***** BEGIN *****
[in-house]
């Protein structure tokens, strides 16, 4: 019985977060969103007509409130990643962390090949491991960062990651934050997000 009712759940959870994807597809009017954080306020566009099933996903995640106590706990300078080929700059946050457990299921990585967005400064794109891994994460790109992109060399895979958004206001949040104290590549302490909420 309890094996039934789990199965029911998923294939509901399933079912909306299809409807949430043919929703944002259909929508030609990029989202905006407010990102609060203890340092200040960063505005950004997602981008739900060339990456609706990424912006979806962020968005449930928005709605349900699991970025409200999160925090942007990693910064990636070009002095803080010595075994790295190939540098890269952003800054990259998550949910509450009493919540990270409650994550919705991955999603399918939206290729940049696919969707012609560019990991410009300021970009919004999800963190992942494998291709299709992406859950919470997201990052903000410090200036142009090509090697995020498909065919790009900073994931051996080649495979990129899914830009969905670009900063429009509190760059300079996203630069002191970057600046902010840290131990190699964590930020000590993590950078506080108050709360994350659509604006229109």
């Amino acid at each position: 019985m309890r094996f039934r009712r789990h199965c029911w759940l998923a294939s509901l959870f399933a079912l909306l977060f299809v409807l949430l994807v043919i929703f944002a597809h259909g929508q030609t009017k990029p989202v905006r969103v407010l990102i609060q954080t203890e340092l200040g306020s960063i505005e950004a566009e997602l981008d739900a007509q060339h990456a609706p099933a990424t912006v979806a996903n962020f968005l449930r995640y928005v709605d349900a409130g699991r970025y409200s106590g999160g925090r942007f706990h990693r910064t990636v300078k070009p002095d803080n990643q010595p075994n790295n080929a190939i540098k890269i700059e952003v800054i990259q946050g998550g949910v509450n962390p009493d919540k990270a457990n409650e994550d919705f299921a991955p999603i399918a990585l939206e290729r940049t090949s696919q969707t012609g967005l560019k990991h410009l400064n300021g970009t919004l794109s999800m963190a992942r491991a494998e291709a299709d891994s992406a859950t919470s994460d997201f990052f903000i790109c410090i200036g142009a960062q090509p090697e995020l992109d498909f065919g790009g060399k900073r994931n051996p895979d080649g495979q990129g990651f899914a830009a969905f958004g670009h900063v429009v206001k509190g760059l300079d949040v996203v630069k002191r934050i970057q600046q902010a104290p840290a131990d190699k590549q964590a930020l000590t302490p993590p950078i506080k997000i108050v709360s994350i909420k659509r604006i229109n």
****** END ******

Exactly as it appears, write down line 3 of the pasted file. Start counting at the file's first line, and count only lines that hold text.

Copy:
């Amino acid at each position: 019985m309890r094996f039934r009712r789990h199965c029911w759940l998923a294939s509901l959870f399933a079912l909306l977060f299809v409807l949430l994807v043919i929703f944002a597809h259909g929508q030609t009017k990029p989202v905006r969103v407010l990102i609060q954080t203890e340092l200040g306020s960063i505005e950004a566009e997602l981008d739900a007509q060339h990456a609706p099933a990424t912006v979806a996903n962020f968005l449930r995640y928005v709605d349900a409130g699991r970025y409200s106590g999160g925090r942007f706990h990693r910064t990636v300078k070009p002095d803080n990643q010595p075994n790295n080929a190939i540098k890269i700059e952003v800054i990259q946050g998550g949910v509450n962390p009493d919540k990270a457990n409650e994550d919705f299921a991955p999603i399918a990585l939206e290729r940049t090949s696919q969707t012609g967005l560019k990991h410009l400064n300021g970009t919004l794109s999800m963190a992942r491991a494998e291709a299709d891994s992406a859950t919470s994460d997201f990052f903000i790109c410090i200036g142009a960062q090509p090697e995020l992109d498909f065919g790009g060399k900073r994931n051996p895979d080649g495979q990129g990651f899914a830009a969905f958004g670009h900063v429009v206001k509190g760059l300079d949040v996203v630069k002191r934050i970057q600046q902010a104290p840290a131990d190699k590549q964590a930020l000590t302490p993590p950078i506080k997000i108050v709360s994350i909420k659509r604006i229109n």